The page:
I personally love Wikipedia and use it for learning all the time. I often feel it’s the most useful public website in existence. And Littlesis probably wouldn’t be possible without the crowdsourcing success story of Wikipedia paving the way. But for documenting my work on Littlesis, it’s more helpful to others if I enter sources that will allow other users to quickly confirm my info if they so desire.
Of course, Wikipedia is often the best starting point to look for original sources. And we still encourage you to add Wikipedia pages as references to an entity’s profile directly, just not as the only source for a relationship or other important piece of info. The ‘References’ section on any profile contains a details link at the top that allows you (if you are logged in) to add new references independently of the entity and relationship editing process. For example:
Soon you’ll see an adviso like “original sources only — not Wikipedia!” below the ‘Source URL’ field in editing forms. Understand we’re not hating on everyone’s favorite ‘pedia, just trying to keep it real.
Last winter Kevin and I were just beginning to look for funding to grow Little Sister — as the project was then named — from a raggedy prototype to a sophisticated, fast, and reliable public resource. I was living at my parents’ house and Kevin was getting by writing about the (amazingly) still-obscure subprime housing meltdown and its relation to Wall Street.
Much has happened since then. The Sunlight Foundation recognized the potential — and the urgency — of our project and moved quickly to support six months of intensive web development. We’re now putting the finishing touches on a beta that we’re proud of and excited to unveil to the watchdogging world.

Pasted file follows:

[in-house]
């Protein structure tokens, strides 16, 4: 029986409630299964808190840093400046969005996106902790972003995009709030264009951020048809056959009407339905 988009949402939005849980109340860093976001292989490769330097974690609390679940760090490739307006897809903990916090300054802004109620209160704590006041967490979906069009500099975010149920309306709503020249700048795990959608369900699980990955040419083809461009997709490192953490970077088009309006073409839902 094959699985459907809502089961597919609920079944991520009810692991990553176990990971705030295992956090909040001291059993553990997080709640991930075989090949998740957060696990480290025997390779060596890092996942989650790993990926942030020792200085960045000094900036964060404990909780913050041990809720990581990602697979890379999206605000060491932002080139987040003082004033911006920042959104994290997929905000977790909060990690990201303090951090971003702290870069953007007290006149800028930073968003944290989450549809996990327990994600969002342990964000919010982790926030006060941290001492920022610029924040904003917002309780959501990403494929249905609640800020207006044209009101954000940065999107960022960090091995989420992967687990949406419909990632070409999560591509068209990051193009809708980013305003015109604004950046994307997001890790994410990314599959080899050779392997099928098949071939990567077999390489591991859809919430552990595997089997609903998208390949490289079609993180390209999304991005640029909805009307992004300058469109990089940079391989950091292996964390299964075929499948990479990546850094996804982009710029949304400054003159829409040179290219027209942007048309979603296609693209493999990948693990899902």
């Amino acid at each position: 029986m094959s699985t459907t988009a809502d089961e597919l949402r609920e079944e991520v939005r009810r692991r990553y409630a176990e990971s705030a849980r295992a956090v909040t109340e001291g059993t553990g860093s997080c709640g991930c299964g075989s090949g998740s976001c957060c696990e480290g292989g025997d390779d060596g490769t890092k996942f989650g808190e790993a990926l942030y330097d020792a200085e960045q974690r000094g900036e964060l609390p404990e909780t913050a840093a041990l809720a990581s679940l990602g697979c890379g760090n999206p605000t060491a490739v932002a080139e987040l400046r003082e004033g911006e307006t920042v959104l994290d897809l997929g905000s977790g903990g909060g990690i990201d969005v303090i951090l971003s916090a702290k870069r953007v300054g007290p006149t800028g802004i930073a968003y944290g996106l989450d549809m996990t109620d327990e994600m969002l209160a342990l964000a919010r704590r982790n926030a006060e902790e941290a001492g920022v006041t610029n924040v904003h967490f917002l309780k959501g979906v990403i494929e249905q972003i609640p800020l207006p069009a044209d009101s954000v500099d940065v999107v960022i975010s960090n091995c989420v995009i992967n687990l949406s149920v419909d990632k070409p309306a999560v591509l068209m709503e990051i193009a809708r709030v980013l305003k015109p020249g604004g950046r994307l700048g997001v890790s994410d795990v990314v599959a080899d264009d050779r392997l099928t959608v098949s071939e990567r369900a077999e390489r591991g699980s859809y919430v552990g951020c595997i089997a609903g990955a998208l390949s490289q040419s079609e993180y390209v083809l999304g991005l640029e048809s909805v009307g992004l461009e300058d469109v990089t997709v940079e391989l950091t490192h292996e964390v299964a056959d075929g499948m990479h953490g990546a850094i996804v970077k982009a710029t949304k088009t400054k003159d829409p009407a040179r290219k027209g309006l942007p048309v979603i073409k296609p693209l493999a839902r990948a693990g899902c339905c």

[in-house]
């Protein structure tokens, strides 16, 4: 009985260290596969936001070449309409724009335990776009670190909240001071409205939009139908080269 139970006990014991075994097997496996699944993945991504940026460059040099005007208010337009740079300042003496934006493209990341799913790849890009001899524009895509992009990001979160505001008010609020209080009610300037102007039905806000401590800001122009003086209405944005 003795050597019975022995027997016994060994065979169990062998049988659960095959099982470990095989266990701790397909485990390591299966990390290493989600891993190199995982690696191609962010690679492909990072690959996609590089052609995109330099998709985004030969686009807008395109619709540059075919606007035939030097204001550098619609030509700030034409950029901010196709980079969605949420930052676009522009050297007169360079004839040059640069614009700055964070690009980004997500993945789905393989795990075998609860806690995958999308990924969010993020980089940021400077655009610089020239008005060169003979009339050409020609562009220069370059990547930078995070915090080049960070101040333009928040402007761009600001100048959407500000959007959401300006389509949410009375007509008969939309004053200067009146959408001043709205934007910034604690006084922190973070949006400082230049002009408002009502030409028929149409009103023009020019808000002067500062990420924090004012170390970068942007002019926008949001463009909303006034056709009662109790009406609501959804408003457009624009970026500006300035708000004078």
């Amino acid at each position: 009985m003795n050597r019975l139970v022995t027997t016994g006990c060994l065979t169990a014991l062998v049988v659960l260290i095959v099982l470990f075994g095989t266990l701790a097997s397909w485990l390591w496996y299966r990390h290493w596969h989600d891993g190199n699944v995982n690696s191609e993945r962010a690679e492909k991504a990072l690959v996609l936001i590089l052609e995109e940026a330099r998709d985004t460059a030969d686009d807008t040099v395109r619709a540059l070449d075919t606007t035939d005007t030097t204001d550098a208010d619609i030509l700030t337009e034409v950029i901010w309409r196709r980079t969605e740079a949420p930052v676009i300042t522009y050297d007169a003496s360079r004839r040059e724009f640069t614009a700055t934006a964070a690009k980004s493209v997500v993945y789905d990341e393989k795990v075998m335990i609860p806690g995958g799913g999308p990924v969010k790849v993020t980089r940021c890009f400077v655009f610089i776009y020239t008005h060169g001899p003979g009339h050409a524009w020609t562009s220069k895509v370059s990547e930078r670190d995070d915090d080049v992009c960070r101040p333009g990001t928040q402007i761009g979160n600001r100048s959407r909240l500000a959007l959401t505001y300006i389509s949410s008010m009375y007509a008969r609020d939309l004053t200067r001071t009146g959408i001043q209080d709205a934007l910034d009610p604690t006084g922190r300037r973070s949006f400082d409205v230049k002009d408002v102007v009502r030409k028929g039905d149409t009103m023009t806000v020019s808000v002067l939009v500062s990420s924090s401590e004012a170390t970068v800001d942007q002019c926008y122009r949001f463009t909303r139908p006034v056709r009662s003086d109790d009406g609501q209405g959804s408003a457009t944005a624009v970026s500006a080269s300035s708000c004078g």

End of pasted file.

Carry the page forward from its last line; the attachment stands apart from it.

These finishing touches include:
- a robust caching system to improve site performance
- more names, relationships, photos, logos, and links
- better instructions for adding content
- design and UI improvements
Once these are complete, which should happen within the next week or so, the beta launch is official. Expect a post about it from us and Sunlight soon.
For the past two months we’ve been rebuilding this site with more data, better data, a more flexible architecture, version tracking, and other goodies. Eddie Tejeda has joined the team and progress is swift.
Though in some ways unsurprising, recent events on Wall Street and in Washington are stunning and deeply troubling. It’s made us work harder. We hope to get the new (beta) site up soon. Expect more frequent updates as the launch approaches.
Littlesis is currently in active development. For the time being, please note that user contributions and edits will not last longer than a day or so, and some features may not work all the time. If all goes well, we hope to have the beta site ready for public use by November 2008.
We have a lot of work ahead of us, and our development team needs your help. If you are a data scraper or web developer and would like to tackle a fun and interesting small project, drop us a line. We’d love to hear from you.